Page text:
So! This feature has been in the works for a while. Ben, with whom I did this interview below is a close friend and former work buddy over at Victor’s Coffee House. Since hearing about this 3-piece band of his I was anxious to share it with the world. If you’re in Seattle tomorrow, Aruvius Thud will be playing their last show for a while over at The Hideout (1005 Boren Avenue, 21+), I will most certainly be there! In the future keep your ears peeled for my remixes of this band, forthcoming on my label, 7 Deadly Records. Alright, here we go..

 

DD: What got Aruvius Thud interested in the sound your currently producing? It’s got an almost medieval quality.  

A medieval quality you say… that seems to be a reoccurring description of our sound, though there was never any concious effort on our part to make it that. Our original intent was to create what we called an “analog” band; by which I mean nothing digital. The plan was all acoustic instruments, voice, and recordings to be done on analog gear. So perhaps, that is where the association of our sound with something of antiquity comes about. As we progress as a band we have made some compromises to that original vision as a matter of practicality, but i think at the root of our music is something very organic from which I hope a multitude of manifestations may grow. 

DD: A wonder with the words. What are some of your most unconventional influences? 

I would have to say our unconventional influences include flowing water, bird songs, trees (both standing and fallen), and the relationship between vast landscapes and the dream state.

DD: How did you feel about your performance at the 2011 NW Folklife Festival? I thought it was mesmerizing! 

Mesmerizing… thank you! Overall we felt good about our folklife performance. we were very appreciative of the turnout. Everybody listened so attentively that we all got shaky nervous, so I don’t think we played to the best of our abilities. At the end of our set one of those extreme old time folklifers (with the folklife hat, t-shirt covered in a decade worth of folklife buttons and schedule in hand) came up after the set and said it was the best he saw all festival. so that made me feel all right about being so nervous. Good times.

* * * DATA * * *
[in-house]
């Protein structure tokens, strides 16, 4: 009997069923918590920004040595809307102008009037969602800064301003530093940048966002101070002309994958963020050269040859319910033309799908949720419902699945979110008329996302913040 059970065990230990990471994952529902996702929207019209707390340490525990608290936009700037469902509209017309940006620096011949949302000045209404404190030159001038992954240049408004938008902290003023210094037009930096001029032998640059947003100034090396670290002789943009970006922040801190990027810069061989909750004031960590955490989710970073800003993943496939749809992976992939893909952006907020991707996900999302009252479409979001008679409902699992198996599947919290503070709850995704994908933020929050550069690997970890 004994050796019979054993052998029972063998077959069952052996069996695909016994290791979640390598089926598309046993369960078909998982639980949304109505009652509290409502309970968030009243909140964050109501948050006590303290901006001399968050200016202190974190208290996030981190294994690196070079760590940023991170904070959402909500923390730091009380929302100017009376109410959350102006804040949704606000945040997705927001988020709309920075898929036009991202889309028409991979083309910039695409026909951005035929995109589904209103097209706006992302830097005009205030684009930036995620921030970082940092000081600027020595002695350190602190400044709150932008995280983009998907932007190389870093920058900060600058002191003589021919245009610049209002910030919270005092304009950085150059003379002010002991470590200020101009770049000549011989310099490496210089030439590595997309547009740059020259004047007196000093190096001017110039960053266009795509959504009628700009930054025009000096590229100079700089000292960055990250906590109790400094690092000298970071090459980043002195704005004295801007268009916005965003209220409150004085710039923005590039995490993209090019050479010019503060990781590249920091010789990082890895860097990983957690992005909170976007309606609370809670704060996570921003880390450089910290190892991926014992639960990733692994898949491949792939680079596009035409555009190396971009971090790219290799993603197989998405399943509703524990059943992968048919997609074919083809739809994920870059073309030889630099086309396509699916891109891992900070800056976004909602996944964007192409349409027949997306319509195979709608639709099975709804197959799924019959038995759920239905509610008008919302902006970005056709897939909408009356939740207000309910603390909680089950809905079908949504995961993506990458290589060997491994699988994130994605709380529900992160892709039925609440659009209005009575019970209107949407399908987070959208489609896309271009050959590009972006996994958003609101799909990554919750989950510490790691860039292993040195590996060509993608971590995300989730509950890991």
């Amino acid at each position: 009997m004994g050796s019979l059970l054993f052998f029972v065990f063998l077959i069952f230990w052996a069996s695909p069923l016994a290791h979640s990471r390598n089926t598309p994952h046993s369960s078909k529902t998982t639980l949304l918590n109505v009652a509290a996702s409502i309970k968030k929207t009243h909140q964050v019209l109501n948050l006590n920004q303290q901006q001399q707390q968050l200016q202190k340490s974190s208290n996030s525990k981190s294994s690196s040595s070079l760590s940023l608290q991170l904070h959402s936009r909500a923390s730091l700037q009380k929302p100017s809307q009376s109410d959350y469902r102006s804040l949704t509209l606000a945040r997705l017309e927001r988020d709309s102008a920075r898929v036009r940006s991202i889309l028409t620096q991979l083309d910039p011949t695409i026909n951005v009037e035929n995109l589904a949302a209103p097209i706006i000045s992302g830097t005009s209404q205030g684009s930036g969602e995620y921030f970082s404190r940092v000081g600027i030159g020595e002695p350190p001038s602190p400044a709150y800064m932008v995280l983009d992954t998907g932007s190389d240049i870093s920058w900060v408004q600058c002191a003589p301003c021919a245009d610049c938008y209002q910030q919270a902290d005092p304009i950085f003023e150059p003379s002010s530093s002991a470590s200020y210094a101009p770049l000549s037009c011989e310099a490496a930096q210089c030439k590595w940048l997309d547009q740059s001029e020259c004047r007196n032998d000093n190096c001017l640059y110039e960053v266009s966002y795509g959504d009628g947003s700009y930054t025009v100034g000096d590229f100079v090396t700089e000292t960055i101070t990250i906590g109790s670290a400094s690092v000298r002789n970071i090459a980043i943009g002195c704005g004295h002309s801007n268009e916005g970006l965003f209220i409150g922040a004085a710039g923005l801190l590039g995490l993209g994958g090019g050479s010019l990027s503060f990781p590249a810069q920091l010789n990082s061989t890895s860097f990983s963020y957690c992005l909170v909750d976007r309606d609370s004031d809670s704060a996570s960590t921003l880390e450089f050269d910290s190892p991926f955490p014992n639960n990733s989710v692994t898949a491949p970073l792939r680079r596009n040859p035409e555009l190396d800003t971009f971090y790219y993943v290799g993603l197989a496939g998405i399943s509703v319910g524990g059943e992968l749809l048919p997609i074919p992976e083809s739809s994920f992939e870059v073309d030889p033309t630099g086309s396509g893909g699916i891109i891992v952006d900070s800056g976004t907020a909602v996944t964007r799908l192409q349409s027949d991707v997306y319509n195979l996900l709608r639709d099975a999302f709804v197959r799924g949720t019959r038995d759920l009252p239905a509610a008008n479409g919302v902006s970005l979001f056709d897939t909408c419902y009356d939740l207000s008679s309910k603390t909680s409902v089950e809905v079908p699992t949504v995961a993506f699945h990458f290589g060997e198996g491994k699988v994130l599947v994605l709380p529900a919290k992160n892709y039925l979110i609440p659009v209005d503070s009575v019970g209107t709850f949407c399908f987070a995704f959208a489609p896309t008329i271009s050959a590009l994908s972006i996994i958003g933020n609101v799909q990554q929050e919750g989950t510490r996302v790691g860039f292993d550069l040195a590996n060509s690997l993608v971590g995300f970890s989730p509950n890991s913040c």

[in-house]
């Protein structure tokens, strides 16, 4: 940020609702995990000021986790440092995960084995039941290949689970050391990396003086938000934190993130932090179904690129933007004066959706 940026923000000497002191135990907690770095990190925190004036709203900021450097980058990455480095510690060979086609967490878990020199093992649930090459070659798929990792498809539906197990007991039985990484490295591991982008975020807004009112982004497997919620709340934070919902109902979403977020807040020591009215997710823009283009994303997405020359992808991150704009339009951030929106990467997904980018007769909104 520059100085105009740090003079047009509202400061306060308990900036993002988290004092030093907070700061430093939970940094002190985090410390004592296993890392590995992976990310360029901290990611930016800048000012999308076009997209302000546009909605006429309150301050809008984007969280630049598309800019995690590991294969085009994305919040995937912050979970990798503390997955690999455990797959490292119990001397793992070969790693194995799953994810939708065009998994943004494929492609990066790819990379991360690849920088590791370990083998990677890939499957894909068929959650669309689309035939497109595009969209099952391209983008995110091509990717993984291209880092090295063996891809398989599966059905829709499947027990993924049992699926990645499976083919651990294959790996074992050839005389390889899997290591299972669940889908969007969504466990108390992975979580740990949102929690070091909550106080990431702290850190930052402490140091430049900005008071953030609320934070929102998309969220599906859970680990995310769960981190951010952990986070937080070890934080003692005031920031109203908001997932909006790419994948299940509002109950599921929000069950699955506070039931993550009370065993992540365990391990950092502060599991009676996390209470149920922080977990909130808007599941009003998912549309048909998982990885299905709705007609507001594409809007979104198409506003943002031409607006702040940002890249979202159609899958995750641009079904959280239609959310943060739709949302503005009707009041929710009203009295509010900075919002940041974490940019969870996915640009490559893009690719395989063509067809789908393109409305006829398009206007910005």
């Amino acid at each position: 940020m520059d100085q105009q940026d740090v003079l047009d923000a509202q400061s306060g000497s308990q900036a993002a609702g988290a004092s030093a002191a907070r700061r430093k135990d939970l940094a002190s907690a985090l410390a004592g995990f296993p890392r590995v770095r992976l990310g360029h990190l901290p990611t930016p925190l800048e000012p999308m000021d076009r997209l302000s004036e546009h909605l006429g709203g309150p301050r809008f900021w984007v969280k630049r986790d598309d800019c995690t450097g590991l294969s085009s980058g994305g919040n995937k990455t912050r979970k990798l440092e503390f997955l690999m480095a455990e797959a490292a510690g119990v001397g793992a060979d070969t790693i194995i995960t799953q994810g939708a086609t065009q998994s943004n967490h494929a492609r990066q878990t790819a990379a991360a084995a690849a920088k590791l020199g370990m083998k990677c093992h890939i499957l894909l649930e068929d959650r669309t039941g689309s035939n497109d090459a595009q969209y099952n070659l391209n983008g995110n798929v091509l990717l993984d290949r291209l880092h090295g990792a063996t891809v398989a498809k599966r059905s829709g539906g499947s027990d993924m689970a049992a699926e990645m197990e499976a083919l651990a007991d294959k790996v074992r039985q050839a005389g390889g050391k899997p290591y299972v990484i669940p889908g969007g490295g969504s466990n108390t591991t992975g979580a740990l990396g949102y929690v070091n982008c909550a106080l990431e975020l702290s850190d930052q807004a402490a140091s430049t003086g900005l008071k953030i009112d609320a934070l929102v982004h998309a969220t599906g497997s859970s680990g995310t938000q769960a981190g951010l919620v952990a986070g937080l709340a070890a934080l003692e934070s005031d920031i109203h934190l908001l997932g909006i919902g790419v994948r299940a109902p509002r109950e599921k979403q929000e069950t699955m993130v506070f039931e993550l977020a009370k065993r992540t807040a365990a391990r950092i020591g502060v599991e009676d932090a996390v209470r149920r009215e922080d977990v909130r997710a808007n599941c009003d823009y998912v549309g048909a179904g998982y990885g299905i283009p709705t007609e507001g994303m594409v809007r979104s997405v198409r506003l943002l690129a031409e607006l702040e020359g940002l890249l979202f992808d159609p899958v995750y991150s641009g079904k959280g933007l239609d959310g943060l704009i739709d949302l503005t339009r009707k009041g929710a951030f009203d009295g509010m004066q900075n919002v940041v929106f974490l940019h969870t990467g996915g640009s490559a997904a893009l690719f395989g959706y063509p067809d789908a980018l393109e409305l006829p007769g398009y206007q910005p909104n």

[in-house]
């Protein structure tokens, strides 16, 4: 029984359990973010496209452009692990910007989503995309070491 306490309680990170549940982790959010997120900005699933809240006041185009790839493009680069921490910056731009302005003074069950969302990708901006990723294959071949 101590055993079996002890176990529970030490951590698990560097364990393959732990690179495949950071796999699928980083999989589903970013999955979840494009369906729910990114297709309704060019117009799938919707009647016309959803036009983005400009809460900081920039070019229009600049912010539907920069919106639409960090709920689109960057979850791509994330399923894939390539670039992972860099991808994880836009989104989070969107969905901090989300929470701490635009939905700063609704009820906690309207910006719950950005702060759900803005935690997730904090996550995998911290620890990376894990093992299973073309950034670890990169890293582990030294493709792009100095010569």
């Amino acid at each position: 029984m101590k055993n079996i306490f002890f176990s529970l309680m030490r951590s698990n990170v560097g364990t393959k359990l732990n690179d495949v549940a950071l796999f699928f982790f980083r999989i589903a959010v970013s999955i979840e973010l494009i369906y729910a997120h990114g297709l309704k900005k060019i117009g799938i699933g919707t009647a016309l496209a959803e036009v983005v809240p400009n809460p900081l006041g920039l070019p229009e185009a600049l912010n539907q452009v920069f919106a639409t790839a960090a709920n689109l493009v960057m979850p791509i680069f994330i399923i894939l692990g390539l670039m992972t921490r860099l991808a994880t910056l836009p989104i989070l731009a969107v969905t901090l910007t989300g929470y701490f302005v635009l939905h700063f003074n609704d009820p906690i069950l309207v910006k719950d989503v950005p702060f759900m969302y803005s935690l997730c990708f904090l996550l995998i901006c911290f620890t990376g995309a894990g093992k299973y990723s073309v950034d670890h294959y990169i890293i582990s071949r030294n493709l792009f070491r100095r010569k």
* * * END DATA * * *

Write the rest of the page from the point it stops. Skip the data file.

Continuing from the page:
DD: How do you feel about your music being remixed? I’m in the process of re-working those 3 Aruvius Thud demo songs I’ve been listening to.

I’m excited to hear what you come up with. I think danceability is definatley something that our music lacks. I’m quite curious to hear how you would translate it. Actually I want to hear it right now. why am I not listening to it right now? 

DD: Cause it’s in the works! What’s the best encouragement you’ve gotten as an artist?  

The best sort of encouragement for an artist is when their art escapes the personal association with the artist. As if a person could listen to a song, or look at a painting, not knowing anything about, or even who the artist is and feel like it came from them. Or like when you get the feeling of, how did they know that I knew this before I knew that it was something that I already knew?  That sort of thing.

DD: Any final words? 

Don’t know what else to say… thanks for paying some mind to the band and for giving your time to support the efforts of others. you got a good thing going with your blog.  I look forward to the thud remixes via Jimi Jaxon.

Aruvius Thud on Facebook

See ya’ll at the Hideout tomorrow,

Jimi Jaxon 

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